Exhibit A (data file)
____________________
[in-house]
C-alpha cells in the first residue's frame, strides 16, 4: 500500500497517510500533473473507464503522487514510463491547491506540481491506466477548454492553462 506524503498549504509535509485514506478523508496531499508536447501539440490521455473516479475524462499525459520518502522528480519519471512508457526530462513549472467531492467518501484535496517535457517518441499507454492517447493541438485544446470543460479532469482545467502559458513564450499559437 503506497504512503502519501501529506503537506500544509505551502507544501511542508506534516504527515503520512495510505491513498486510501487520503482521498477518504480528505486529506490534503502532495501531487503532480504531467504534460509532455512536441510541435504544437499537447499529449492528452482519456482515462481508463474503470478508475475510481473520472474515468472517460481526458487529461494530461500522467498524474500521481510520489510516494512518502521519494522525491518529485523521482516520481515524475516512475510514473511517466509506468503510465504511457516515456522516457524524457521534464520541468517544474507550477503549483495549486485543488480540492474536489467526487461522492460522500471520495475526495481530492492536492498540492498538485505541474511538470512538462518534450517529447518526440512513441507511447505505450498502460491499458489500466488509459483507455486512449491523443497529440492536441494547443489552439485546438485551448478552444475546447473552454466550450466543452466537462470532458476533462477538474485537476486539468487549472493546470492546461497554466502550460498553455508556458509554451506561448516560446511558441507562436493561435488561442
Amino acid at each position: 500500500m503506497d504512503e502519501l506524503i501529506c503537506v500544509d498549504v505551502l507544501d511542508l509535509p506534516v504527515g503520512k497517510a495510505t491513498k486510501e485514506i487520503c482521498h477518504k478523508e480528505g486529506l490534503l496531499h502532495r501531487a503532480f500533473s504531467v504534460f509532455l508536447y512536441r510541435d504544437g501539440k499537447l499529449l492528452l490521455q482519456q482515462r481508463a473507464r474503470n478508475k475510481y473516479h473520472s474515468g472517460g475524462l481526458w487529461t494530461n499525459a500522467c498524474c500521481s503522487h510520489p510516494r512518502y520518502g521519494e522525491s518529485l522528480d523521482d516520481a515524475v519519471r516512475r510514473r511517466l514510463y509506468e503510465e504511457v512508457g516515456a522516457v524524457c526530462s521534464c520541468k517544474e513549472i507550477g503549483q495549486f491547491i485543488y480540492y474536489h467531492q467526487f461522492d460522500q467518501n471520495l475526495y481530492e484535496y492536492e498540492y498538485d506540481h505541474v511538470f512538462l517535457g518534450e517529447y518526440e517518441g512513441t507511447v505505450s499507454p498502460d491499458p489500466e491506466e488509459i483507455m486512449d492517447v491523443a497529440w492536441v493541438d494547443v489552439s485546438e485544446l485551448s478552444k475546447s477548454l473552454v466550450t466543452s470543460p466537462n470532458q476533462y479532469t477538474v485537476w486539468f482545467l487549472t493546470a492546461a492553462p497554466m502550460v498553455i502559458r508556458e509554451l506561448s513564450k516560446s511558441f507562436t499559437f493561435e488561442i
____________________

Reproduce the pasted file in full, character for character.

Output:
[in-house]
C-alpha cells in the first residue's frame, strides 16, 4: 500500500497517510500533473473507464503522487514510463491547491506540481491506466477548454492553462 506524503498549504509535509485514506478523508496531499508536447501539440490521455473516479475524462499525459520518502522528480519519471512508457526530462513549472467531492467518501484535496517535457517518441499507454492517447493541438485544446470543460479532469482545467502559458513564450499559437 503506497504512503502519501501529506503537506500544509505551502507544501511542508506534516504527515503520512495510505491513498486510501487520503482521498477518504480528505486529506490534503502532495501531487503532480504531467504534460509532455512536441510541435504544437499537447499529449492528452482519456482515462481508463474503470478508475475510481473520472474515468472517460481526458487529461494530461500522467498524474500521481510520489510516494512518502521519494522525491518529485523521482516520481515524475516512475510514473511517466509506468503510465504511457516515456522516457524524457521534464520541468517544474507550477503549483495549486485543488480540492474536489467526487461522492460522500471520495475526495481530492492536492498540492498538485505541474511538470512538462518534450517529447518526440512513441507511447505505450498502460491499458489500466488509459483507455486512449491523443497529440492536441494547443489552439485546438485551448478552444475546447473552454466550450466543452466537462470532458476533462477538474485537476486539468487549472493546470492546461497554466502550460498553455508556458509554451506561448516560446511558441507562436493561435488561442
Amino acid at each position: 500500500m503506497d504512503e502519501l506524503i501529506c503537506v500544509d498549504v505551502l507544501d511542508l509535509p506534516v504527515g503520512k497517510a495510505t491513498k486510501e485514506i487520503c482521498h477518504k478523508e480528505g486529506l490534503l496531499h502532495r501531487a503532480f500533473s504531467v504534460f509532455l508536447y512536441r510541435d504544437g501539440k499537447l499529449l492528452l490521455q482519456q482515462r481508463a473507464r474503470n478508475k475510481y473516479h473520472s474515468g472517460g475524462l481526458w487529461t494530461n499525459a500522467c498524474c500521481s503522487h510520489p510516494r512518502y520518502g521519494e522525491s518529485l522528480d523521482d516520481a515524475v519519471r516512475r510514473r511517466l514510463y509506468e503510465e504511457v512508457g516515456a522516457v524524457c526530462s521534464c520541468k517544474e513549472i507550477g503549483q495549486f491547491i485543488y480540492y474536489h467531492q467526487f461522492d460522500q467518501n471520495l475526495y481530492e484535496y492536492e498540492y498538485d506540481h505541474v511538470f512538462l517535457g518534450e517529447y518526440e517518441g512513441t507511447v505505450s499507454p498502460d491499458p489500466e491506466e488509459i483507455m486512449d492517447v491523443a497529440w492536441v493541438d494547443v489552439s485546438e485544446l485551448s478552444k475546447s477548454l473552454v466550450t466543452s470543460p466537462n470532458q476533462y479532469t477538474v485537476w486539468f482545467l487549472t493546470a492546461a492553462p497554466m502550460v498553455i502559458r508556458e509554451l506561448s513564450k516560446s511558441f507562436t499559437f493561435e488561442i